He stressed that earlier peace processes with the M-19 and
other groups handled only 400 and 2,000, respectively. The
sheer number of the current demobilization made it clear how
difficult the process will be. But he continued to believe
it was the right course. The more we demobilize, he said,
the greater the chances that the "ring-leaders" will have
less to fight with and that their structures will be

13. (C) Uribe acknowledged that the law was controversial
but, for the first time, Colombia had successfully introduced
the principles of justice and reparations into a peace
process. Past laws only dealt with amnesty, without
requirements for reparation and justice. He insisted that
the law needed to be applied transparently to all illegal
armed groups -- paras and guerrillas. He was convinced that
those who considered the law too soft on the paras would
consider it too hard on the guerrillas.

14. (C) To ensure rigorous implementation of the law, Uribe
said Colombia needed a group of eminent persons to monitor
progress and provide constructive criticism "when we are not
getting it right." Per reftel, he repeated his idea of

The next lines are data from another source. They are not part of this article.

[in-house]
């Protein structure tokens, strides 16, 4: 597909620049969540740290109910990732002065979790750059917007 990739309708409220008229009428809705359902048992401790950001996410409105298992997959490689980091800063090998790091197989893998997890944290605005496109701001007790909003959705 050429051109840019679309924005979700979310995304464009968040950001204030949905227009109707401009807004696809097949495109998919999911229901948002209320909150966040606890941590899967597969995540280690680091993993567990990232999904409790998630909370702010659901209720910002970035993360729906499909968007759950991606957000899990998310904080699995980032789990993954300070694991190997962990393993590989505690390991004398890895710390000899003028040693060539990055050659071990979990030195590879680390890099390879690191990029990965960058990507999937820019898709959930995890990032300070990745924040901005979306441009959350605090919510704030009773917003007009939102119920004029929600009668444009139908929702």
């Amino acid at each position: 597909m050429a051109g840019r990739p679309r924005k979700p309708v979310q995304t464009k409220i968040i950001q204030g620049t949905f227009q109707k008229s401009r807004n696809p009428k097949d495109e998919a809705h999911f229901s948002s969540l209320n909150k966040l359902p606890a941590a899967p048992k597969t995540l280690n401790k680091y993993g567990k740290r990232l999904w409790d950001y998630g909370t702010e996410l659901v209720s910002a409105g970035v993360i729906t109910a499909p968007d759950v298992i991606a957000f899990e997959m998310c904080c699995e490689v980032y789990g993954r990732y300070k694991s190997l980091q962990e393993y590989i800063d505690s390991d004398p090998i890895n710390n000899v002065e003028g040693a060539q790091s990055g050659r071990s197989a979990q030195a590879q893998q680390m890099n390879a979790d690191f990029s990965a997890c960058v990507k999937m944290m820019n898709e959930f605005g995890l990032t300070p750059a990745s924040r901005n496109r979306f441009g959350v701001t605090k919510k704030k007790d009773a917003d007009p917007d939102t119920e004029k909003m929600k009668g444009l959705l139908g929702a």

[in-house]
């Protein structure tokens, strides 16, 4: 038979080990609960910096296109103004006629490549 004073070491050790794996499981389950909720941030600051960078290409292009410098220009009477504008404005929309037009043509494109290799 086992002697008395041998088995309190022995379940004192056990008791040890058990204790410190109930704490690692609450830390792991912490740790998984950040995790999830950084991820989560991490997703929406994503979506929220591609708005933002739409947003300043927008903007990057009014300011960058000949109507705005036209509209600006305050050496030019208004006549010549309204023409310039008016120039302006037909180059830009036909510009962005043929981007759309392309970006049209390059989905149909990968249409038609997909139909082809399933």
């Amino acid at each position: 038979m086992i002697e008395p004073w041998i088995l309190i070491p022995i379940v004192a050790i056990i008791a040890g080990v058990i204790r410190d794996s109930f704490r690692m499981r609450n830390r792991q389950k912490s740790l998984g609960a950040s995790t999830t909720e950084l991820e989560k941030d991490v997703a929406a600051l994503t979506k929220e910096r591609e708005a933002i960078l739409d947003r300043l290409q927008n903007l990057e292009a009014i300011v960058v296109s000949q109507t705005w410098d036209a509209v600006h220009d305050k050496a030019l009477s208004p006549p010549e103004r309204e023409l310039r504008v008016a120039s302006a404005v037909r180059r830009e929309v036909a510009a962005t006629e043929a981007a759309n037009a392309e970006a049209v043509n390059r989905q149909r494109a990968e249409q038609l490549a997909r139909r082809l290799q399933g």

forming a committee of "friends," led by former President
Clinton and a few ex-senators to follow the law's

Colombia without Uribe

15. (C) Coleman noted that Uribe's leadership had generated
great confidence in Washington. As Colombia awaited the
decision of its Constitutional Court on whether the president
could seek re-election, Coleman wondered whether Uribe was
concerned that his priorities could unravel and Colombians
and others could lose confidence if he were not able to
continue. (Note: Senate SACFO staffers Paul Grove and Thomas
Hawkins asked Uribe the same question on August 29. End Note)

16. (C) Uribe said he would speak publicly about the issue
when the court ruled and not before. He stated categorically
that any action he took following the ruling would be in
strict accordance with the constitution. If the
Constitutional Court ruled against re-election, he would do
his best to convince his supporters to elect a successor who
continued the fundamental lines of his policy. Someone who
supported the democratic security policy and was determined
to fight terrorism, restore investor confidence, generate
jobs, and continue the key alliance with the U.S. He noted
that there were other, democratic options citizens could
consider, if they so chose. For example, some had suggested
a national referendum at election time so voters could
express their preferences directly. It would be politically
controversial, he said, but democratic. Uribe hoped for a
decision by the court soon and would weigh his options then.

=======================CABLE ENDS============================